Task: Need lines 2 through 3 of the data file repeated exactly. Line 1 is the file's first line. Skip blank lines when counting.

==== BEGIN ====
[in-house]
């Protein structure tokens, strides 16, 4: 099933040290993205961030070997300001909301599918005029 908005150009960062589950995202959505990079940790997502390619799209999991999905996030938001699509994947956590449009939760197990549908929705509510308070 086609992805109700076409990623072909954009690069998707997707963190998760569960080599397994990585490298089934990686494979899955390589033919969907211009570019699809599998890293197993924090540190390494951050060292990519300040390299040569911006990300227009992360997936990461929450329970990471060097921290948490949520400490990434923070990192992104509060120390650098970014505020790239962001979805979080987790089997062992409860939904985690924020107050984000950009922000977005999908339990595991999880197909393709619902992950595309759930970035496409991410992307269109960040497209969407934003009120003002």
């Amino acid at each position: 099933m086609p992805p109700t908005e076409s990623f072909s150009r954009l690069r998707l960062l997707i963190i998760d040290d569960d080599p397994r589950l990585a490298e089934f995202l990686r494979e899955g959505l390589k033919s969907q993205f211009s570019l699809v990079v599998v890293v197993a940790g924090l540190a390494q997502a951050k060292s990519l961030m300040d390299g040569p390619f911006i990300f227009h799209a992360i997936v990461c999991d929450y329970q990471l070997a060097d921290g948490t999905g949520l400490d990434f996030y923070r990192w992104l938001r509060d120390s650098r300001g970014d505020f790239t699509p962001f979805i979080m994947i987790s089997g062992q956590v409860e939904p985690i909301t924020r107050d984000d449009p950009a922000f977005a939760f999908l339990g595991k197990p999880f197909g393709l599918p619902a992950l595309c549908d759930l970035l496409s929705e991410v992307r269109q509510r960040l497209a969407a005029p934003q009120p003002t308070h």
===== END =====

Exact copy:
């Protein structure tokens, strides 16, 4: 099933040290993205961030070997300001909301599918005029 908005150009960062589950995202959505990079940790997502390619799209999991999905996030938001699509994947956590449009939760197990549908929705509510308070 086609992805109700076409990623072909954009690069998707997707963190998760569960080599397994990585490298089934990686494979899955390589033919969907211009570019699809599998890293197993924090540190390494951050060292990519300040390299040569911006990300227009992360997936990461929450329970990471060097921290948490949520400490990434923070990192992104509060120390650098970014505020790239962001979805979080987790089997062992409860939904985690924020107050984000950009922000977005999908339990595991999880197909393709619902992950595309759930970035496409991410992307269109960040497209969407934003009120003002």
């Amino acid at each position: 099933m086609p992805p109700t908005e076409s990623f072909s150009r954009l690069r998707l960062l997707i963190i998760d040290d569960d080599p397994r589950l990585a490298e089934f995202l990686r494979e899955g959505l390589k033919s969907q993205f211009s570019l699809v990079v599998v890293v197993a940790g924090l540190a390494q997502a951050k060292s990519l961030m300040d390299g040569p390619f911006i990300f227009h799209a992360i997936v990461c999991d929450y329970q990471l070997a060097d921290g948490t999905g949520l400490d990434f996030y923070r990192w992104l938001r509060d120390s650098r300001g970014d505020f790239t699509p962001f979805i979080m994947i987790s089997g062992q956590v409860e939904p985690i909301t924020r107050d984000d449009p950009a922000f977005a939760f999908l339990g595991k197990p999880f197909g393709l599918p619902a992950l595309c549908d759930l970035l496409s929705e991410v992307r269109q509510r960040l497209a969407a005029p934003q009120p003002t308070h």